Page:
It’s a Saturday morning, and I’m still numb.
Two days ago, in the postcard-perfect city of Annapolis, Maryland, a guy with a grudge barricaded the back door of the Capital Gazette, walked into the newsroom with a pump-action shotgun and killed four journalists and one sales rep.
He wanted to kill more.
All over a piece a staffer wrote about him in 2011 after he became part of the daily drama found in any courtroom in any city in America: He pleaded guilty to a crime.
He harassed on social media a former high school classmate, and an intrepid reporter wrote 15 paragraphs about it in the regular feature, “Anne Arundel Report.” I mean, why not? Social media has become part of who we are, a tool for discovery and terror. She found the terror.
She had to move three times and eventually moved out of Maryland to escape his threats. As for him, he simply got angrier over what the Capital Gazette printed about what happened.
He felt he didn’t get to tell his side of the story. He sued the paper for defamation, he lost – a judge dismissed it – and he then took to Twitter three years ago with this death knell of a message: “Journalism Hell awaits.”
Then came Thursday.
What have we become?
Every journalist I know has a bucket full of stories about irate readers calling him or her all kinds of names. It’s a part of the job description really.
See, when you have to ferret out the truth in every corner of the community you cover, you have to pore through documents, talk to people, talk to people some more and park yourself in front of a glowing screen for hours putting together what you believe is based on fact, not supposition.
Depending on what you cover, from courts to cops to schools to … just anything, readers sometimes don’t like what you come up with, and they’ll tell you as much in the most colorful of ways.
They’ll yell, threaten and point their fingers inches from your nose. They’ll dis-invite you from some public function and shame you for everyone they know to see. Or they’ll leave messages on your voice mail when they know you’re not at your desk.
Those messages are always my favorites.
They’ll rattle off a litany of choice descriptions about you and your lack of talent, morals and family lineage. I’ve had many of those. Here are a couple I remember:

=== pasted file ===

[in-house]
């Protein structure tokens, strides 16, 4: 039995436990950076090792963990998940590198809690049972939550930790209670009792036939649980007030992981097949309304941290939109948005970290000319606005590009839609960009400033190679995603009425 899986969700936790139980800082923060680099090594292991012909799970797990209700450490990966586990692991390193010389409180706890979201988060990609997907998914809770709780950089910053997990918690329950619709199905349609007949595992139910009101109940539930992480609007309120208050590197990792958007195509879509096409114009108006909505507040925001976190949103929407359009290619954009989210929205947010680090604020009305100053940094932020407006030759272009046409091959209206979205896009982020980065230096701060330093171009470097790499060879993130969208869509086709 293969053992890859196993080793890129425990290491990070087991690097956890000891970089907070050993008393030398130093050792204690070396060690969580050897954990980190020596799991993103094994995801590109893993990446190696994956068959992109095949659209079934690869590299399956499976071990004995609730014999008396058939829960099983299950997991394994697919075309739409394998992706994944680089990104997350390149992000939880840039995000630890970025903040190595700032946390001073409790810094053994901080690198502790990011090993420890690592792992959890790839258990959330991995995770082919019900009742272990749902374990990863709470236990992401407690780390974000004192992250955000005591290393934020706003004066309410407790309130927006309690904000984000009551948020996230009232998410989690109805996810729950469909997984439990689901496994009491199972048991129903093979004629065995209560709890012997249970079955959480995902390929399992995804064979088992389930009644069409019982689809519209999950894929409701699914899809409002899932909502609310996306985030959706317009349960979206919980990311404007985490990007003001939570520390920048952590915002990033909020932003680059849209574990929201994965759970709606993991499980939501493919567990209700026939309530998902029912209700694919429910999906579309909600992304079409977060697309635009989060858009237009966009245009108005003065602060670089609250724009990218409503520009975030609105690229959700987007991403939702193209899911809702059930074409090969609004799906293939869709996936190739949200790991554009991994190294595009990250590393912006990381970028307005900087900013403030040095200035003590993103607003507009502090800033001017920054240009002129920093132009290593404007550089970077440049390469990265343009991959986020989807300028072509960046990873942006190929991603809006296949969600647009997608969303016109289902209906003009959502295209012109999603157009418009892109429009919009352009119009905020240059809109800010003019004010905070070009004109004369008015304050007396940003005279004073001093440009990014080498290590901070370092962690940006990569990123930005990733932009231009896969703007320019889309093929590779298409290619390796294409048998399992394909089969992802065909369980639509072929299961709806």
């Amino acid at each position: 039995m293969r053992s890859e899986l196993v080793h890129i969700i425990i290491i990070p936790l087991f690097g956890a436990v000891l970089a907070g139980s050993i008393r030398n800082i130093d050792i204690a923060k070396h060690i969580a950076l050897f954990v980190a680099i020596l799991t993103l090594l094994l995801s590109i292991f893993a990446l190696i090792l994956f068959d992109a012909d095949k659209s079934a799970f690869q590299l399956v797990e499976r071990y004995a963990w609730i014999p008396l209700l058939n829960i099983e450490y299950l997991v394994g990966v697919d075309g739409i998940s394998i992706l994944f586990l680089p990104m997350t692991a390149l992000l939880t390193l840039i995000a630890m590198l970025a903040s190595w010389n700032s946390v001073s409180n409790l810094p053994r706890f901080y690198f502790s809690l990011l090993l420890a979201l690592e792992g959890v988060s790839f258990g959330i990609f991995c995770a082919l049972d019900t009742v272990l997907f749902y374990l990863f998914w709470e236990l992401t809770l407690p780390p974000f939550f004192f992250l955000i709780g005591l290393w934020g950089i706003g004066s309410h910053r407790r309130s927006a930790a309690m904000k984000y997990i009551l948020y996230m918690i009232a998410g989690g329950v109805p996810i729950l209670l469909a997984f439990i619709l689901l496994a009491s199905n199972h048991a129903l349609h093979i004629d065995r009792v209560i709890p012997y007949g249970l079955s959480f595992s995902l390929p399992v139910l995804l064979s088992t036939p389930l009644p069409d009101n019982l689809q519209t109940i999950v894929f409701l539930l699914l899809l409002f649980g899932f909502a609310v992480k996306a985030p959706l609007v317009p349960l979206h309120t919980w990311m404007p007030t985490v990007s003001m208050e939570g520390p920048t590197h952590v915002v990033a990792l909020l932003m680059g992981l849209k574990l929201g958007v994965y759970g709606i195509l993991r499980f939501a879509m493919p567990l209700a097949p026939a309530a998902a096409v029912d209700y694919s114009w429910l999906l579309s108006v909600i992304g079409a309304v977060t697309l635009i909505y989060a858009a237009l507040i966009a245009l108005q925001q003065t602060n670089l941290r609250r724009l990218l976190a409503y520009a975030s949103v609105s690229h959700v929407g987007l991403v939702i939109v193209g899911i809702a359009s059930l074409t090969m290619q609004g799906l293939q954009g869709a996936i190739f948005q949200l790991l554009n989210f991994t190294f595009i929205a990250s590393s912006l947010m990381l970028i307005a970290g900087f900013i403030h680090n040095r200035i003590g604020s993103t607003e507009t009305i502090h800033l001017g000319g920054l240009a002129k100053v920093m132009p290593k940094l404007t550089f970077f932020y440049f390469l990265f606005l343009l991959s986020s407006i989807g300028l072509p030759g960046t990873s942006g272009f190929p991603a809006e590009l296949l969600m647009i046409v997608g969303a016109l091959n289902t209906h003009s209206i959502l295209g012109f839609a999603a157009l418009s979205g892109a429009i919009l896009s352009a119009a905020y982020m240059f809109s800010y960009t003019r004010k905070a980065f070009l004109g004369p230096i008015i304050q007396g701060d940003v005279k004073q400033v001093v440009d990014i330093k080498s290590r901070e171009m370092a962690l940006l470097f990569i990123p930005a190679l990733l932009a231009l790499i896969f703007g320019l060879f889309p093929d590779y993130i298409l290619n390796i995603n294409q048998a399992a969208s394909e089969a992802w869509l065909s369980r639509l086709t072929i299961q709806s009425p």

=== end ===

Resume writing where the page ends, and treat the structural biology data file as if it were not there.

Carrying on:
“Jeri Rowe, you make me sick!”
“Jeri Rowe, you’re a talent-less hack.”
“Jeri Rowe, you son of a bitch, you better quit writing about …”
So it goes.
Ask any journalist. They all have stories like that. And those stories have names and plots full of characters who seemingly step straight from the pages of a novel.
And yet, despite fielding such venom, journalists continue to work, doing what they love, believing what they do is important because they see themselves delivering to the reading public something bigger than themselves – news stories that help define the community where we all live.
Then came Thursday. Time: 2:40 in the afternoon.
In 60 seconds, four journalists and a sales rep were killed while doing their job in the most American of locations – in a newsroom across the street from a mall, minutes from the U.S. Naval Academy and the mouth of the Chesapeake Bay.
Those who died, I now know their names. We all should.
Wendi Winters, 65, a mother of four and the paper’s special sections editor. She covered the arts and wrote a column called “Teen of the Week.” She was a Girl Scout leader, a Red Cross volunteer, a self-described “proud Navy mom” who had been involved in community journalism for more than two decades.
John McNamara, 56, the paper’s sports reporter, described by one former colleague as a “pen and paper guy.” He had worked at the Capital Gazette for more than 20 years. He had mentored young reporters and did what he always wanted to do — writing about the ups and downs of athletes, from pee-wee to the pros.